Summary of the charges
• Charlotte Bennett, Cuomo’s aide, reported he made crude and inappropriate remarks when she was much younger, vulnerable and a sexual-assault survivor fresh out of college. He was completely wrong. There can be no excuse. She requested a transfer and got one, which was the right action to take.
• Lindsey Boylan was a married woman in her thirties who worked for Cuomo for three years. She could have reported the vile comments made by an abusive boss, but she might have lost her “dream job,” which is understandable, given how pervasive situations like that can be. Now she has joined the fray. She is presently running for Manhattan borough president. According to the New York Post, she has also faced allegations: Three black employees went to New York State Human Resources officials accusing Boylan, who is white, of being a bully and treating them like children. When she was confronted about these and other allegations of alleged misconduct and harassment of co-workers, as well as murky use of allotted travel expenses up to $8,000, she voluntarily resigned. Then she asked for her job back.
It’s not just men who can be prematurely accused.
• Ana Liss, a former policy and operations aide to Cuomo from 2013 to 2015, told the Wall Street Journal the governor inquired about her personal life, touched her on her back, and on one occasion even kissed her hand.
• Karen Hinton, a former Cuomo aide, told the Washington Post Cuomo invited her to his hotel, asked her personal questions about her marriage and hugged her in a manner that was “very long, too tight, too intimate.”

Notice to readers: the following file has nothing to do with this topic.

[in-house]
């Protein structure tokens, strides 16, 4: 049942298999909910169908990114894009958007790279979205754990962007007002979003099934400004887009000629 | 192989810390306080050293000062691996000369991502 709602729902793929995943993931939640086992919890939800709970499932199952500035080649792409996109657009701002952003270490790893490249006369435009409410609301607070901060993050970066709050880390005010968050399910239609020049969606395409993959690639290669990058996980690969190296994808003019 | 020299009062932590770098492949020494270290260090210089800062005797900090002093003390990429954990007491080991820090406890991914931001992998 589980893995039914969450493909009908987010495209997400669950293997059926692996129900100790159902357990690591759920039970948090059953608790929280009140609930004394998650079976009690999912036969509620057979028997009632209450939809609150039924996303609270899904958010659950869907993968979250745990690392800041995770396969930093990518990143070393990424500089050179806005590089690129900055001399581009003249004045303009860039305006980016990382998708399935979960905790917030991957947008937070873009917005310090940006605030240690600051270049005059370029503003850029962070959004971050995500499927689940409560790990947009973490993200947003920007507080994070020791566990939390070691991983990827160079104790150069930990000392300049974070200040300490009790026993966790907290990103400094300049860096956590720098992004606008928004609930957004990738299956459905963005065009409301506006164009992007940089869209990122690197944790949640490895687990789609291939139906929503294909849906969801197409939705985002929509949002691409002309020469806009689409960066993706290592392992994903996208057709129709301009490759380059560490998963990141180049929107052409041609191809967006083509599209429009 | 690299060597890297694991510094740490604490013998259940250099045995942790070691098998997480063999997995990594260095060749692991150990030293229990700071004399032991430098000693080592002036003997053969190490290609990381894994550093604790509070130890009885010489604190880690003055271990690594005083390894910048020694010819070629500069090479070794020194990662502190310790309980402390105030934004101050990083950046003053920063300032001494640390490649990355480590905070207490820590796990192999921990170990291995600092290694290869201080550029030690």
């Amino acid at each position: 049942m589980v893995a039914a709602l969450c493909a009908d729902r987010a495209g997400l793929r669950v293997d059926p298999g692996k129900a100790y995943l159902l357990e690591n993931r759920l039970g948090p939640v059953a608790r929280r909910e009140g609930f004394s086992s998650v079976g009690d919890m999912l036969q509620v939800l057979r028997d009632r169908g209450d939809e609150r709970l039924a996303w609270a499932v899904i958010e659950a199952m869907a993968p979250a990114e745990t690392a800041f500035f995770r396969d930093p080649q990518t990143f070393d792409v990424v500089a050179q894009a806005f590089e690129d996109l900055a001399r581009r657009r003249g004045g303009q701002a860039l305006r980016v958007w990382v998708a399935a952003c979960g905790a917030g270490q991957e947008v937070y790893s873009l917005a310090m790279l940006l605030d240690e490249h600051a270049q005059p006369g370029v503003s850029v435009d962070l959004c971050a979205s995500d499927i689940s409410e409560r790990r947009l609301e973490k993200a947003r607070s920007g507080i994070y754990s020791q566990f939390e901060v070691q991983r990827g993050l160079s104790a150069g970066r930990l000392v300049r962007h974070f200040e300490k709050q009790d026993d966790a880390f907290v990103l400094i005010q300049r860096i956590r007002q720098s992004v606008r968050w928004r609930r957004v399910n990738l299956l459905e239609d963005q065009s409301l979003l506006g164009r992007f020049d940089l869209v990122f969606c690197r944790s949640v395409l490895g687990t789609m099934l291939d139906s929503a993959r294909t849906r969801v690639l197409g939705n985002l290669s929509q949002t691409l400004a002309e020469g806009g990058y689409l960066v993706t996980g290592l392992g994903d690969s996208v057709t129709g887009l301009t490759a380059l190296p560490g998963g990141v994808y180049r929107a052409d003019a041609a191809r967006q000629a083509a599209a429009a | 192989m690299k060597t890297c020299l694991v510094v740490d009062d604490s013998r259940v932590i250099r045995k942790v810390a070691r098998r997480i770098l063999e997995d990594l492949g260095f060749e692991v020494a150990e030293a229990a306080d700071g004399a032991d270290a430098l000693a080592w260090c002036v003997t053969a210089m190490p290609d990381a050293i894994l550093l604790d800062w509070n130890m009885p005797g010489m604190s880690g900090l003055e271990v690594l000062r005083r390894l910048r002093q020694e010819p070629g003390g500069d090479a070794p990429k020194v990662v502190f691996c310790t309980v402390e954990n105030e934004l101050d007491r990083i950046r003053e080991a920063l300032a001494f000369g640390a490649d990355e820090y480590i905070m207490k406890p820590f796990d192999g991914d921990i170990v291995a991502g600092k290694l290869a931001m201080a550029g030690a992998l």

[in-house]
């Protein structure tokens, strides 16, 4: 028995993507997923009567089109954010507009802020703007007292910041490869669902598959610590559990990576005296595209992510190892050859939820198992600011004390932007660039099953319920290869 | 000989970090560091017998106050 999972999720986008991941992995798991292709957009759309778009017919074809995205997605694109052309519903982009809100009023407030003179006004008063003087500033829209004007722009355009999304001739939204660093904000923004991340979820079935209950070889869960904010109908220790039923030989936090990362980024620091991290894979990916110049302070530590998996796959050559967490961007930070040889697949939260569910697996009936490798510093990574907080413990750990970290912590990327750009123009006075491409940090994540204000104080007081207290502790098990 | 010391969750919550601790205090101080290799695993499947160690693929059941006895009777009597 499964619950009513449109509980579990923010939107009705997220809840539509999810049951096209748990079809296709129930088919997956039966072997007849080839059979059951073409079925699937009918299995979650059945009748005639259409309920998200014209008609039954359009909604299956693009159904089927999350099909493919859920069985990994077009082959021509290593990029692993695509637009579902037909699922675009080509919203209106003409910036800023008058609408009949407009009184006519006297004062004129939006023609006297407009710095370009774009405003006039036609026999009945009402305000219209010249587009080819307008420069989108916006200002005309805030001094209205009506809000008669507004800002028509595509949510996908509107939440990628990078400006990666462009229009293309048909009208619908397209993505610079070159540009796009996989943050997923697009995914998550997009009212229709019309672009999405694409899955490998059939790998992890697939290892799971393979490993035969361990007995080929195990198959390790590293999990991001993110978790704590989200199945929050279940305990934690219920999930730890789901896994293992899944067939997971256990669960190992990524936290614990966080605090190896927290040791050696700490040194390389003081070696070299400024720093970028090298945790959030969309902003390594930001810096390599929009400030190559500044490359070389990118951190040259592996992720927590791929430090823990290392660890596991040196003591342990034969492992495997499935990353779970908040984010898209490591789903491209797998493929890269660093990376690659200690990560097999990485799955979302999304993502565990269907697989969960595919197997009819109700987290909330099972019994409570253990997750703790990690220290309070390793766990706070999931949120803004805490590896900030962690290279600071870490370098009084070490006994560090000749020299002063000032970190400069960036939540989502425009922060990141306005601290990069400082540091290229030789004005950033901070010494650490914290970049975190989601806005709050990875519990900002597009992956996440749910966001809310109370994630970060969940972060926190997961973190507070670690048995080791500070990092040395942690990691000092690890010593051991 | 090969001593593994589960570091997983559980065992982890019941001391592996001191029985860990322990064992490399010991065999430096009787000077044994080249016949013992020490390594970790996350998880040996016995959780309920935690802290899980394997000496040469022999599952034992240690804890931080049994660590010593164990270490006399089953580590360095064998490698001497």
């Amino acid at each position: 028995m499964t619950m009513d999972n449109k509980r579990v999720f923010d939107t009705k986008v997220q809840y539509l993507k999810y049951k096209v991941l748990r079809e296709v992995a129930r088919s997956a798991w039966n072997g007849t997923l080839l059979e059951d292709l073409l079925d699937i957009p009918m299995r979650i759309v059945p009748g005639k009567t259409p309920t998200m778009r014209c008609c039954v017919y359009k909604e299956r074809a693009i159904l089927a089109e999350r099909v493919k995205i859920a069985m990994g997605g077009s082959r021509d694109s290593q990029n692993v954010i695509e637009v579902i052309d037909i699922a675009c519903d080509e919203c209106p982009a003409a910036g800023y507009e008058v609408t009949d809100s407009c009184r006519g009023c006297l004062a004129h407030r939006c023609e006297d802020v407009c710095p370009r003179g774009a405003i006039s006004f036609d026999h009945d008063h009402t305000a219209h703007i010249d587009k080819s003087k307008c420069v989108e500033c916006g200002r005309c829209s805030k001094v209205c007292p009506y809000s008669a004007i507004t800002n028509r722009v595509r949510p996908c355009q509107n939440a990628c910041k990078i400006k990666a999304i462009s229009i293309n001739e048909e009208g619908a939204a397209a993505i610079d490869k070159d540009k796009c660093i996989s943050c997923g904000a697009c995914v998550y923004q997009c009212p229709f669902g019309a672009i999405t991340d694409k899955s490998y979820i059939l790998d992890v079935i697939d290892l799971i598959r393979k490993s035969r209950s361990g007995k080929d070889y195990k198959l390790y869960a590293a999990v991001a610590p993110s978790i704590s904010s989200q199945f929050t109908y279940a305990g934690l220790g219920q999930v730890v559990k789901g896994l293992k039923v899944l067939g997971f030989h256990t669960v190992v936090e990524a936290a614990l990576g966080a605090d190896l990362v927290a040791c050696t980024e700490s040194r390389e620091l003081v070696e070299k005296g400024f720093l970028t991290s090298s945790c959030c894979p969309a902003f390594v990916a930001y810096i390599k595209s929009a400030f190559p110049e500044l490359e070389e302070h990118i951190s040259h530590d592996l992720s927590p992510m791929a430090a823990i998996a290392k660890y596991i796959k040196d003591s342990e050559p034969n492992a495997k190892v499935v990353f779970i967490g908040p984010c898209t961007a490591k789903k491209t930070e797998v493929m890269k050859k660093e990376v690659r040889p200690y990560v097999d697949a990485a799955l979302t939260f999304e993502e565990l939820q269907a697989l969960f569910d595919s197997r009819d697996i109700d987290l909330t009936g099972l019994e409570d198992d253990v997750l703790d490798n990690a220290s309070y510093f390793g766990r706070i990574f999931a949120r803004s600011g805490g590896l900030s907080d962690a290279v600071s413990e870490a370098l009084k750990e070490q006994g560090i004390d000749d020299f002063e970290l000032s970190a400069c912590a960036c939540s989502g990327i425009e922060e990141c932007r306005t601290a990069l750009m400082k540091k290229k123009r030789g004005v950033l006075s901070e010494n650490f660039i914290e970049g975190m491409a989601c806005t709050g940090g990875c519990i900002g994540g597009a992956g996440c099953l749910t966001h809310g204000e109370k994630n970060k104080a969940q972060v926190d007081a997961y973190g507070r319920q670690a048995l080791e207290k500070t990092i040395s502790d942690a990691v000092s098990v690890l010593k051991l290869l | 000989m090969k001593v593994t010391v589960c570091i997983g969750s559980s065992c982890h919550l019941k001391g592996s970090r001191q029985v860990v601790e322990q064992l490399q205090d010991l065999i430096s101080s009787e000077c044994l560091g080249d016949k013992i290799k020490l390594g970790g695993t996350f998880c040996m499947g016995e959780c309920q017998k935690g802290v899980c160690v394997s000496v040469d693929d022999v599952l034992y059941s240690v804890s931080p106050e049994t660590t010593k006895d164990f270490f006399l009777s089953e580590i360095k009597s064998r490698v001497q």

• Anna Ruch, who did not work with Cuomo, recounted meeting the governor at a friend’s wedding; she says he attempted to kiss her.
These are humiliating, awful, undignified and degrading behaviors from a man with a huge power edge. I am sure there are more women whom he offended. Hopefully, some of them slapped him on the face or landed a bull’s-eye kick to his bullish masculine you-know-what.
He deserves consequences, maybe a hefty fine, sensitivity training, or a restorative justice session or sessions with each accuser. These accusations have shamed him and destroyed his reputation – most likely, permanently. That’s a consequence which will go down in history and taint all the good he has accomplished.
But let’s not forget the threat of COVID-19. It was the governor and his staff who set up temporary hospitals overnight for the sick and dying, created the testing sites, closed down New York State while attempting to get vital and lifesaving PPE to frontline workers. Cuomo’s strict measures, quarantine mandate and closures brought, at one time, the positivity rate in New York to less than one percent.
Now political opponents, liberals and conservatives alike, are calling for his resignation. But let’s not be stupid. His skills and painstakingly acquired pandemic solutions are still needed and most likely will be needed again in the future. What will no doubt never happen again are his unwanted advances. He has been stopped – a good thing, but at what cost?